Brant County councillors are giving this year’s mental health awareness week a boost.
Councillors voted Feb. 23 to give organizers a $5,000 emergency grant to help deliver activities from May 3 to 9. The funding is being provided in advance of council’s usual grant process.
Coun. John Peirce noted that Brant OPP have been reporting significant increases in mental-health calls in recent months.
“This is more important now than it has ever been,” said Peirce, adding that police also have been responding to more domestic incidents.
Mayor David Bailey said mental illness is one of the fallouts from the COVID-19 pandemic.
“It is one of my biggest concerns,” Bailey said. “I’m talking to people every day and I know there are a lot of people out there who are suffering.
“I just hope those people get the help they need and I think we should do whatever we can to help.”
Lill Petrella, of the Brant Haldimand Norfolk branch of the Canadian Mental Health Association, and Christine Dragolovich, of Woodview Mental Health and Autism Services, co-chairs of mental health week, told councillors that organizations need funding to move forward with planning activities.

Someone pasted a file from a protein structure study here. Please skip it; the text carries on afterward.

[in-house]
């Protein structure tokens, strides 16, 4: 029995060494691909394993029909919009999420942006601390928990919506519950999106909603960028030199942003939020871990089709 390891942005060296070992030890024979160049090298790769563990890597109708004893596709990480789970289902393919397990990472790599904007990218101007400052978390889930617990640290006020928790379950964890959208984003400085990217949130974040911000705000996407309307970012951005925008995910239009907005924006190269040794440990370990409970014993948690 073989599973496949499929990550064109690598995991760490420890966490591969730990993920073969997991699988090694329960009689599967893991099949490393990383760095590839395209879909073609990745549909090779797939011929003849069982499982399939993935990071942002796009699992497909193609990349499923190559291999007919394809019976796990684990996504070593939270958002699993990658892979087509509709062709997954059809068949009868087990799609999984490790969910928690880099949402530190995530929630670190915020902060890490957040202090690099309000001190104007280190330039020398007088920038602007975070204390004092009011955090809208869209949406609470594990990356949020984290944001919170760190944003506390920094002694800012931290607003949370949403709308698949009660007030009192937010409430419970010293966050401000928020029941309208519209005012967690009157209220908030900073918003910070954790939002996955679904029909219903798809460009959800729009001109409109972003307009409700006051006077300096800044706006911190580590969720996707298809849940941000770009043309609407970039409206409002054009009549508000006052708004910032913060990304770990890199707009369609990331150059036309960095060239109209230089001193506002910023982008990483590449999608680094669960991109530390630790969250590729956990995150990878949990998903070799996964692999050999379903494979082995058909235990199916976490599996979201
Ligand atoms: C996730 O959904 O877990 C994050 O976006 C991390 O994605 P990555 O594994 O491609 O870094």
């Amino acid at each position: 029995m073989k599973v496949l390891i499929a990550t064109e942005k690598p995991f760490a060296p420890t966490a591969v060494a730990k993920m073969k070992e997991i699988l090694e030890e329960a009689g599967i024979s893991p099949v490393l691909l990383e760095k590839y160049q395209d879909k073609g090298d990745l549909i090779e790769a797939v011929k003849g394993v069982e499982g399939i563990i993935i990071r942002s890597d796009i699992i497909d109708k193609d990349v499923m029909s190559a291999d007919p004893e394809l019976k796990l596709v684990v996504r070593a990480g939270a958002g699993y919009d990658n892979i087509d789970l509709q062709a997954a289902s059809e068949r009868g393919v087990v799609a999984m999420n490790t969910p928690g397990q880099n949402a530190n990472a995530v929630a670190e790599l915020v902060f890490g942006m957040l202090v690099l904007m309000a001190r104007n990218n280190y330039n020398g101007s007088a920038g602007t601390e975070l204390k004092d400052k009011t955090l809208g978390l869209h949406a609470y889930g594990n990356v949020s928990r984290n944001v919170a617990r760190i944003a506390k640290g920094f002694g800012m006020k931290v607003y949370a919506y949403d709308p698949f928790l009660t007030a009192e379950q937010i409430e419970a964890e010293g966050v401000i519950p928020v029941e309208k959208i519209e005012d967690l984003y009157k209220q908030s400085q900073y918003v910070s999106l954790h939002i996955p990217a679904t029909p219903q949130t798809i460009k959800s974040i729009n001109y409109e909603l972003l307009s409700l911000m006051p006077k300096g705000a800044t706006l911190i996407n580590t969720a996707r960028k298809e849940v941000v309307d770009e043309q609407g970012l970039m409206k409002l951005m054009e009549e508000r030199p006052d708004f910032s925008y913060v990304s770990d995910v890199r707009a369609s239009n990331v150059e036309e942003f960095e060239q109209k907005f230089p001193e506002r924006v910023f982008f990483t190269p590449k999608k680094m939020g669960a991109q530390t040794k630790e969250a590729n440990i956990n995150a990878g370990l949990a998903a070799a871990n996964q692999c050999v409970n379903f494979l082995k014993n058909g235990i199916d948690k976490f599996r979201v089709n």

Petrella said participation in the week has grown steadily, with 25 agencies involved this year. The agencies cover Brantford, Brant, Haldimand and Norfolk counties and Six Nations of the Grand River, she said.
In her health promotion role at CMHA, Petrella said she was able to generate funds for mental health week through in-service training, fee for services and workshops. However, COVID-19 put a stop to that in 2020. As a result, there are no reserve funds available, she said.
“This is funding that we really need,” Petrella said. “We can’t really wait until May to get funding for this year’s activities.
“We really don’t want to cancel this year.”
Dragolovich said the week brings together families, organizations and communities to celebrate mental wellness in a fun way and to bring attention to mental health issues.
Petrella said organizers put together a successful week in 2020, using virtual activities, such as online lunch-and-learn sessions covering a range of topics.
“We plan to do that again this year,” Petrella said. “It really is a community-wide event.
“On one hand, it’s great that the week is expanding to include more areas but, on the other hand, that comes with a cost.”
This year marks the 70th anniversary of CMHA’s mental health week.